This transformation requires a reassessment of the assumptions underlying South Korean politics. Especially in the eyes of international observers who do not follow day-to-day South Korean politics, the caricature of the liberals is stuck in the 1990s: North Korea-admiring student activists who had just put down their Molotov cocktails to enter politics, long on rhetorical incitement and short on stable governance. On the eve of this year’s National Assembly elections, it was not difficult to find English-language analysis about South Korean politics that claimed liberal constituents were ideologically aligned with North Korea.

Such a view was already outdated several years ago; after this election, it is completely indefensible. True, the center-left politics of South Korea originate from its democratization movement, and many of its prominent politicians—including Lee Hae-chan, the Democratic Party chair whose strategic mind led his party to victory—were student activists before they entered politics. It is also true that in the early stages of their careers as politicians, they struck an incorrect balance between idealism and pragmatism. But that stage of South Korean politics ended long ago. Today, the Democratic Party is the party of the middle class, with an overwhelming level of support from urban voters in their 30s and 40s. As can be seen from the Moon administration’s strong response to the coronavirus pandemic, the Democratic Party is also the party of professionalism and competence.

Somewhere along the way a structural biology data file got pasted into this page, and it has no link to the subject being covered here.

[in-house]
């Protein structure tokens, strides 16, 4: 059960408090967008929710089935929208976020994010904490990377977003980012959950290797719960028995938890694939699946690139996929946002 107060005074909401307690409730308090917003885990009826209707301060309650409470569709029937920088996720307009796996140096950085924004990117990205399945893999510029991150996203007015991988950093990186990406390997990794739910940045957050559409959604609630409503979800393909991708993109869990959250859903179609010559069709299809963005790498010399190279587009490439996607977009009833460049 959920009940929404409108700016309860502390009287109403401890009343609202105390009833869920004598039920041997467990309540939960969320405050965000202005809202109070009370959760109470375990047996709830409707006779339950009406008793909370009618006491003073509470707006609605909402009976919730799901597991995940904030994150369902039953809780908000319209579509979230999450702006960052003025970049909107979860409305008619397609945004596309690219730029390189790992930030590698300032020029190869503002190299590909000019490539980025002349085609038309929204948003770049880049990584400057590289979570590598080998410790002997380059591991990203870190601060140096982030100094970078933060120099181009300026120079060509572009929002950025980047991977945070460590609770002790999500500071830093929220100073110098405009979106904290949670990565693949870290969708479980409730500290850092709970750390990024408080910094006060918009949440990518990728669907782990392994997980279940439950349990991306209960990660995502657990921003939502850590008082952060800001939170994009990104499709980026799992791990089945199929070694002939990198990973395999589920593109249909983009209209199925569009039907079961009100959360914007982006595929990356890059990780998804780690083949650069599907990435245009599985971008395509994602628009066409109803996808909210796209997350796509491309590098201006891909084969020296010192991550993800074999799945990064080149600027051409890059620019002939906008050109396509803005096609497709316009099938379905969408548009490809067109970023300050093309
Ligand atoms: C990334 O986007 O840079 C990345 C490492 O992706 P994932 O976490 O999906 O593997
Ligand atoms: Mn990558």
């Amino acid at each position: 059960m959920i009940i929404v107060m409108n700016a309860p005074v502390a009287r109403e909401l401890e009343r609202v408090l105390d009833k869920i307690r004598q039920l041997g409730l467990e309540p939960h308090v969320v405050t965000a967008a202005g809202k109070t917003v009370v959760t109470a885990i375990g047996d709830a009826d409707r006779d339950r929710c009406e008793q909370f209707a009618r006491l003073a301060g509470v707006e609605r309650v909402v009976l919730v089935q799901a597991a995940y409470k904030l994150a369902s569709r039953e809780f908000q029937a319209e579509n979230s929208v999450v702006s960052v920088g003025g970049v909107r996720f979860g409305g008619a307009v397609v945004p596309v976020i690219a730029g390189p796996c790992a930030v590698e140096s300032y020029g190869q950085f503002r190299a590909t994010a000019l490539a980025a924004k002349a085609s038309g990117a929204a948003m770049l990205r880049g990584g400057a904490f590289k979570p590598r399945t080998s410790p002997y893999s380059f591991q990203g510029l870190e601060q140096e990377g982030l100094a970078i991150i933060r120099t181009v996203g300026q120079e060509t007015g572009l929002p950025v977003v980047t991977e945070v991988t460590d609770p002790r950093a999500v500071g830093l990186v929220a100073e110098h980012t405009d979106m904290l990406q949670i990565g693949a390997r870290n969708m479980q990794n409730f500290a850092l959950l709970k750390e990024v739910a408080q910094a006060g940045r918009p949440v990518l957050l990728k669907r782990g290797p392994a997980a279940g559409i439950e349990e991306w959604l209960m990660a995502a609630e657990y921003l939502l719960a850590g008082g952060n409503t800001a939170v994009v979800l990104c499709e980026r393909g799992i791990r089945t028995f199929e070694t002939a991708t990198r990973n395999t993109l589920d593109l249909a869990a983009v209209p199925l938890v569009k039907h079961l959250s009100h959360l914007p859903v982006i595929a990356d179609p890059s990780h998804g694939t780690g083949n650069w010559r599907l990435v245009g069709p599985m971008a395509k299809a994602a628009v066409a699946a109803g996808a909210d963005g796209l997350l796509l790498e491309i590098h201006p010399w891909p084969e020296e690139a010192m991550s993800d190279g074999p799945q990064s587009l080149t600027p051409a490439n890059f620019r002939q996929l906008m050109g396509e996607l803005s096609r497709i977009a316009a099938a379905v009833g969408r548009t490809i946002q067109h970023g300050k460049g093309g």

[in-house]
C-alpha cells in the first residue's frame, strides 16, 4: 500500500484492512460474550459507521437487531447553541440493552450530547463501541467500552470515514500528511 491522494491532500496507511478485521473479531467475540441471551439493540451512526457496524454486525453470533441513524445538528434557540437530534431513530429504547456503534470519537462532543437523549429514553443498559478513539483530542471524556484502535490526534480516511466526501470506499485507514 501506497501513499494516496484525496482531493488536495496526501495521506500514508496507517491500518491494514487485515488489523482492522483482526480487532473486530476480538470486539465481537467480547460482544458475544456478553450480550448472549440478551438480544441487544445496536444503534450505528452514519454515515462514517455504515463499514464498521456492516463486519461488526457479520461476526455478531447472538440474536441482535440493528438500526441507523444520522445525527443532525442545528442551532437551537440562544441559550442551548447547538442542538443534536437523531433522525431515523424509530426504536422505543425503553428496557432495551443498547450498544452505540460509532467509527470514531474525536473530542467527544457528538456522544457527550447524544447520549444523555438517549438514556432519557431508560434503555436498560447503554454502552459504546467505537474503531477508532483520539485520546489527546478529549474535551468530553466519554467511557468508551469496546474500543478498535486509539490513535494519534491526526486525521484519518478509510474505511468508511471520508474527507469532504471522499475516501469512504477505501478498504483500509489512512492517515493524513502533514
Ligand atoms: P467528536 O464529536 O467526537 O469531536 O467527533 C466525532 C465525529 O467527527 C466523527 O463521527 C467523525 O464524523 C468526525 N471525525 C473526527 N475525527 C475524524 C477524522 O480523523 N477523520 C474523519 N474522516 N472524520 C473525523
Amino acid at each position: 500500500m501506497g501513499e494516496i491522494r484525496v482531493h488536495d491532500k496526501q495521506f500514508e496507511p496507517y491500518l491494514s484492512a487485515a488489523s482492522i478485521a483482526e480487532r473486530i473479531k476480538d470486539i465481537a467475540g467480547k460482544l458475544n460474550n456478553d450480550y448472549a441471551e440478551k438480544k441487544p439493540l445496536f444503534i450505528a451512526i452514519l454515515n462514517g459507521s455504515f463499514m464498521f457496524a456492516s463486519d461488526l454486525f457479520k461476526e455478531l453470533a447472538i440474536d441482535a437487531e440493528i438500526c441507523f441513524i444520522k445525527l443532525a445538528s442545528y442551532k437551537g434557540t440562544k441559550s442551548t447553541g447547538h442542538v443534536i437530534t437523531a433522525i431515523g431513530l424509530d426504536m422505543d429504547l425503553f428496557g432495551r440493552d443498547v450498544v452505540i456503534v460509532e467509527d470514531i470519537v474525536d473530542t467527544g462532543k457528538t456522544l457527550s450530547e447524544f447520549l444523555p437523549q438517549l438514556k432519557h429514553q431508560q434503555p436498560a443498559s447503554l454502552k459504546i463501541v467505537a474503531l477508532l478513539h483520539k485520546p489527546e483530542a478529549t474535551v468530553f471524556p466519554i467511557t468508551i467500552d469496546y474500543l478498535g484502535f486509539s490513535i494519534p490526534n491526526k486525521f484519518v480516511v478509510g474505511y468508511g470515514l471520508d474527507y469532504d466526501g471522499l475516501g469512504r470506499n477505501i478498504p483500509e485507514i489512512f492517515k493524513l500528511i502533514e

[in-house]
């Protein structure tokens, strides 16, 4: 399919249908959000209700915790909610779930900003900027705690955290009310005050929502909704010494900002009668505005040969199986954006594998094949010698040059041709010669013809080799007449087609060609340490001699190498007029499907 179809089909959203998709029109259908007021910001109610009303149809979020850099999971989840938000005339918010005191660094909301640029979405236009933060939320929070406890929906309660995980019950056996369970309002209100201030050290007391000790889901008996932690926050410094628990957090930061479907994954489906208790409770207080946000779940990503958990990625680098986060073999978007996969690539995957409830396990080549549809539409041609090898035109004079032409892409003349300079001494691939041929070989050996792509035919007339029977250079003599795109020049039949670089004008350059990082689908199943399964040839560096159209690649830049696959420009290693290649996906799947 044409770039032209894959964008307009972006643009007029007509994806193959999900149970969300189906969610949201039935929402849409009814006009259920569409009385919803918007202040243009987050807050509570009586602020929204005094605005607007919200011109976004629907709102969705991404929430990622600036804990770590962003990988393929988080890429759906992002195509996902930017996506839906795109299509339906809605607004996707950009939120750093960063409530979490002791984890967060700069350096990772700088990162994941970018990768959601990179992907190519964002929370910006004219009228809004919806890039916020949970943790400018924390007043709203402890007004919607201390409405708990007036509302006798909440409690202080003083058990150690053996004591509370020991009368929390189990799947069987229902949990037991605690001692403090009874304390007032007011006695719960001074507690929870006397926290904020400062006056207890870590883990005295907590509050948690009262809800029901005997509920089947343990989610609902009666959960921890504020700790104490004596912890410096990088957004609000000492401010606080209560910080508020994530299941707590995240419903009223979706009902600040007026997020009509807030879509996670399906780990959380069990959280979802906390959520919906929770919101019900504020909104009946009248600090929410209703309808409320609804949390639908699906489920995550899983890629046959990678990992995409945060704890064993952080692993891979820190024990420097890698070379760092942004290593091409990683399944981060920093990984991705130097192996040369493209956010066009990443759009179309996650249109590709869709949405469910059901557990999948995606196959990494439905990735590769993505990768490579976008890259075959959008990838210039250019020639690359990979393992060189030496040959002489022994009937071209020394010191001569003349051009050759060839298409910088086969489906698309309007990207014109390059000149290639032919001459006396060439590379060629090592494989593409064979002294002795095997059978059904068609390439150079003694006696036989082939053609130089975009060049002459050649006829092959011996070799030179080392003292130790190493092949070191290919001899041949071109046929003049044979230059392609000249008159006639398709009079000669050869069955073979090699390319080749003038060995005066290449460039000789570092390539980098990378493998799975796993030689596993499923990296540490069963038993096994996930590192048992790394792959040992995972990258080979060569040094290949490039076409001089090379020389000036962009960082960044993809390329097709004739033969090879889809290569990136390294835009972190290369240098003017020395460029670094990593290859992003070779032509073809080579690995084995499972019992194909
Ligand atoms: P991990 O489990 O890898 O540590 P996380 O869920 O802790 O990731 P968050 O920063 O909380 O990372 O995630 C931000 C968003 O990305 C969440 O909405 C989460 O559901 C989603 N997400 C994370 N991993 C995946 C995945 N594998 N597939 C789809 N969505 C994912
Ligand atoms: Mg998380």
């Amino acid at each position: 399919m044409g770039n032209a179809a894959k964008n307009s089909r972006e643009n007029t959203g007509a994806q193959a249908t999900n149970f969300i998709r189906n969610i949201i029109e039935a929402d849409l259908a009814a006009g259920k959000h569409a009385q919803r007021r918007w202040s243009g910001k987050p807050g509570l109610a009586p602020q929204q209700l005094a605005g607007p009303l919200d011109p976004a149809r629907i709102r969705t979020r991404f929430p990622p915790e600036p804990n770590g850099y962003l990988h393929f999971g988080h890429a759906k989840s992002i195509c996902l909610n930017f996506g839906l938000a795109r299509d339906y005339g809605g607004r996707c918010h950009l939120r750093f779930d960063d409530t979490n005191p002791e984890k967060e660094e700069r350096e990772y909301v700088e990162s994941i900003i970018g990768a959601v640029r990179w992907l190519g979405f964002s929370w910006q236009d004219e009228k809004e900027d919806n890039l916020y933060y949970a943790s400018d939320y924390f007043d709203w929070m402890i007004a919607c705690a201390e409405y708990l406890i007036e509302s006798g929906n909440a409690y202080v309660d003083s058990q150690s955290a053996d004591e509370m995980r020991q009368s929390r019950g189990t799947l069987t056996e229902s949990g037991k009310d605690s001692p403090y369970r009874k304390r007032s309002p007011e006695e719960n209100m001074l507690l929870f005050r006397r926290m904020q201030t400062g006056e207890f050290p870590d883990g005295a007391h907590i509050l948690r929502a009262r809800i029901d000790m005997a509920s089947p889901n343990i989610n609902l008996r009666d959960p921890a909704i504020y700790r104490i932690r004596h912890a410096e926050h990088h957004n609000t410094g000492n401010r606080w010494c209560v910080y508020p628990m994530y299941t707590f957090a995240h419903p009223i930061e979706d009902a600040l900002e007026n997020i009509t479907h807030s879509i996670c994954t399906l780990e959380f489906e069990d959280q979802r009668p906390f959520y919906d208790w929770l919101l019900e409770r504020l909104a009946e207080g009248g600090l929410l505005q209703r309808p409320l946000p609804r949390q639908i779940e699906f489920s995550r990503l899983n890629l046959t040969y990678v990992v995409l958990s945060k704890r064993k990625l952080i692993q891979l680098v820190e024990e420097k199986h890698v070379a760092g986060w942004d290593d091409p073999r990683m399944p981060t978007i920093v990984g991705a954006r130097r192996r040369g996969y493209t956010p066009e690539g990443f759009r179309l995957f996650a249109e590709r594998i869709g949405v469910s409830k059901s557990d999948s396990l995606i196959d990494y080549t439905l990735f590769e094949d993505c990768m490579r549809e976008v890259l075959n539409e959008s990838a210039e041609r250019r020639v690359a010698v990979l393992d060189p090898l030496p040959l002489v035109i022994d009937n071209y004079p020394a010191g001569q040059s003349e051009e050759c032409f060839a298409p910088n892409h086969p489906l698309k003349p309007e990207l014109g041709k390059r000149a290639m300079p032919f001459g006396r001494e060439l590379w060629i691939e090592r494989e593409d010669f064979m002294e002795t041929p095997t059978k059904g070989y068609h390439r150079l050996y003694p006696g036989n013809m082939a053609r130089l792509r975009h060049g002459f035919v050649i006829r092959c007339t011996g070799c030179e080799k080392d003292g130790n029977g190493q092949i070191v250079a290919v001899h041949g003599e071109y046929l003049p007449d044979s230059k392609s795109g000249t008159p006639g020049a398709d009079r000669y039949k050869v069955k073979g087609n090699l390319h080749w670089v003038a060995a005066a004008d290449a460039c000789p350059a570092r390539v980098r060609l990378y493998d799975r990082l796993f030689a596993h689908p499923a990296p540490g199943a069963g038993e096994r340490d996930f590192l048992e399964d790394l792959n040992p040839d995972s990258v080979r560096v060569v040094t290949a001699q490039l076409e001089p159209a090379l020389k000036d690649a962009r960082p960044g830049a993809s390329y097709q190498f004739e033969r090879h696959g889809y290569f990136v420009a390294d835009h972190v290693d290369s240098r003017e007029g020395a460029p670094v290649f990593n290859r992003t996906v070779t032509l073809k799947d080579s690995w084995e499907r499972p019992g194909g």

In contrast, the conservatives are increasingly trapped in their regional stronghold in the southeast and marginalized as the party of the old and the bigoted. The international acclaim that the Moon administration is earning for its COVID-19 response serves a daily reminder of how bumbling and ineffective the conservative Park Geun-hye administration was at handling the MERS (Middle East respiratory syndrome) epidemic less than five years ago. Simply put, Korean conservatives are increasingly becoming too big of an embarrassment for ordinary Koreans to support, which in turn pushes the conservatives further into being extreme and outlandish.